EU Accuses Iran of Having Nuke Documents

By GEORGE JAHN, Associated Press Writer 29 minutes ago

VIENNA, Austria - The European Union accused Iran on Thursday of having documents that serve no other purpose than showing how to produce nuclear warheads. It and the United States warned of U.N. Security Council action, even while Iran suggested it was considering a compromise meant to reduce tensions.

Britain, in a statement on behalf of the European Union, offered new negotiations meant to lessen concerns over Tehran's insistence that it must be in full control of uranium enrichment — a possible pathway to nuclear arms.

"But Iran should not conclude that this window of opportunity will remain open in all circumstances," said a statement read by Peter Jenkins, the chief British delegate to the International Atomic Energy Agency, outside a closed meeting of the agency's 35-nation board. Diplomats described the statement as a veiled threat of Security Council referral.

An earlier statement made available to The Associated Press was even more direct.

"Failure to make progress" on easing international concerns about Iran's nuclear program "will hasten the day when the board decides that a report to the Security Council must be made," said that statement, which was toned down before being delivered to the media.

In separate comments, the United States said that Iran cannot avoid referral to the Security Council for violating the Nuclear Nonproliferation Treaty, but added that Washington and its European allies were delaying such a move to give Tehran a chance to defuse fears it wants to make nuclear arms.

"Iran must understand that the report to the Council is required and will be made at a time of this board's choosing," Gregory L. Shulte, the chief U.S. representative to the Vienna-based IAEA, told the agency's board.

But Washington, he said, is ready to wait in hopes that "Iran will reverse course and demonstrate" cooperation both with an IAEA probe of its nuclear activities and an international attempt to re-engage it in talks meant to reduce fears about its intentions.

In comments both to media and inside the closed board meeting, Jenkins focused on new revelations contained in a report drawn up for the board meeting by IAEA head Mohamed ElBaradei, including a finding showing the Iranians in possession of what appeared to be drawings of the core of an atomic warhead.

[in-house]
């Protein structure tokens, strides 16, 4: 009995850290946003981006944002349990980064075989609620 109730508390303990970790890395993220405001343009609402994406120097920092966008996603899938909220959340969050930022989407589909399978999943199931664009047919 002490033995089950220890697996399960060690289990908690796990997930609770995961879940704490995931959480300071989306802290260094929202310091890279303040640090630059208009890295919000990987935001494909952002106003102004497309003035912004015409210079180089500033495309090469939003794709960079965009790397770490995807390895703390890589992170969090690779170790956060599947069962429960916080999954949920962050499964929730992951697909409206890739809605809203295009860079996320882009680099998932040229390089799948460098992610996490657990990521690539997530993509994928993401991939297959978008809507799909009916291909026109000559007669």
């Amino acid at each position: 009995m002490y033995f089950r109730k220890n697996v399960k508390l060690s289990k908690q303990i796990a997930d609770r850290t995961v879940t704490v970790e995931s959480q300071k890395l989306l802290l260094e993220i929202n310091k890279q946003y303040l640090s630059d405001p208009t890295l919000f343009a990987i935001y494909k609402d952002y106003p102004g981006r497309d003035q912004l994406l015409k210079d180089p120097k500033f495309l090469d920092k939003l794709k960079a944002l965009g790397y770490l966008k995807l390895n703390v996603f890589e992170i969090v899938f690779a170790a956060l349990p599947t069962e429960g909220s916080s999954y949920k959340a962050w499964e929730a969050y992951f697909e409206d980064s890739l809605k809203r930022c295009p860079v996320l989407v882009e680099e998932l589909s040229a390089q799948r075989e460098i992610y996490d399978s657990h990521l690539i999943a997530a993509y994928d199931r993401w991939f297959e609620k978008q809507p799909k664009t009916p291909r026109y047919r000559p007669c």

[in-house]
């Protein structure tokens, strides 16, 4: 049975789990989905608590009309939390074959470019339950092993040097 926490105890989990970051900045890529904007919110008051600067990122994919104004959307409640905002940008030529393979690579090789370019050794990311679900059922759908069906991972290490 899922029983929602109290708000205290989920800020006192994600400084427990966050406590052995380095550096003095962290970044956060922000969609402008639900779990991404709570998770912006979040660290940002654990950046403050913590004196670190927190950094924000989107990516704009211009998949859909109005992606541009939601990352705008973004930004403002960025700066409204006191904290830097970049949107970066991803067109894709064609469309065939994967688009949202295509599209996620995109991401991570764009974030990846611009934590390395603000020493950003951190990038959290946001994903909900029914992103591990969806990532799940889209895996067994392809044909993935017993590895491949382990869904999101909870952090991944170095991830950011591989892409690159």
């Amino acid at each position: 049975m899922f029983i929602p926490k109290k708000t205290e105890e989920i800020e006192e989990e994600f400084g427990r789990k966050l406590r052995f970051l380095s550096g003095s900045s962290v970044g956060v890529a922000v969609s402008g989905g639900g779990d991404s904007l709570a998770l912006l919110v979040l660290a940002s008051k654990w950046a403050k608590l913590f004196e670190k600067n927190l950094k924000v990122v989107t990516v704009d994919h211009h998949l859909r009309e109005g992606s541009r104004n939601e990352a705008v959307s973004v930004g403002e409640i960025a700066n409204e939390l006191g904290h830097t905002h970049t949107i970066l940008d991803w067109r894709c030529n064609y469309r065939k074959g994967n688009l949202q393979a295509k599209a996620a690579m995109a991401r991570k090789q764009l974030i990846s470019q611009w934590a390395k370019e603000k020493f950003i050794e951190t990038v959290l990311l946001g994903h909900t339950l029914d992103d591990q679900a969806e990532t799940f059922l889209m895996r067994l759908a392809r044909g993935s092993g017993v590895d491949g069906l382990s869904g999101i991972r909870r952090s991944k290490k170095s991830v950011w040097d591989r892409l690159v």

In his statement to the board, also made available to the AP, Jenkins said that the documents have "no other application than the production of nuclear warheads."

"This reinforces earlier concerns aroused by possible indications of Iranian weaponization activity," he told the board, alluding to a series of findings over the past three years by IAEA experts suggesting that Iran may have experimented with procedures meant to make nuclear weapons.

The main issue is Iran's refusal to give up its right to enrichment, which can be used to generate power but also to make weapons-grade material for nuclear warheads. Iran says it wants only to make fuel, but international concern is growing that the program could be misused.

A plan floated in recent weeks foresees moving any Iranian enrichment plan to Russia. There, in theory, Moscow would supervise the process to make sure enrichment is only to fuel levels.

But Iran insists it wants to master the complete fuel cycle domestically. Iranian Foreign Minister Manouchehr Mottaki told reporters in Tehran on Wednesday that, while his country was willing to resume formal talks with key European powers on its nuclear program, "naturally we aim to have enrichment on Iran's territory."

On Thursday, however, a senior Iranian diplomat appeared to soften his country's stance.

"We are considering it," Mohammed Mehdi Akhounzadeh Basti, the chief Iranian delegate to the IAEA, told The AP when asked about the plan to move Iran's enrichment program to Russia.

A separate Iranian statement prepared for the board meeting accused the "U.S. and terrorist groups" of fabricating "false allegations against Iran" in suggesting it was interested in nuclear arms.

It described the find of the warhead documents as a "minor issue" that should not detract from the "tremendous progress achieved by (the) joint cooperation of (the) IAEA and Iran" in clearing up questions about Tehran's nuclear program.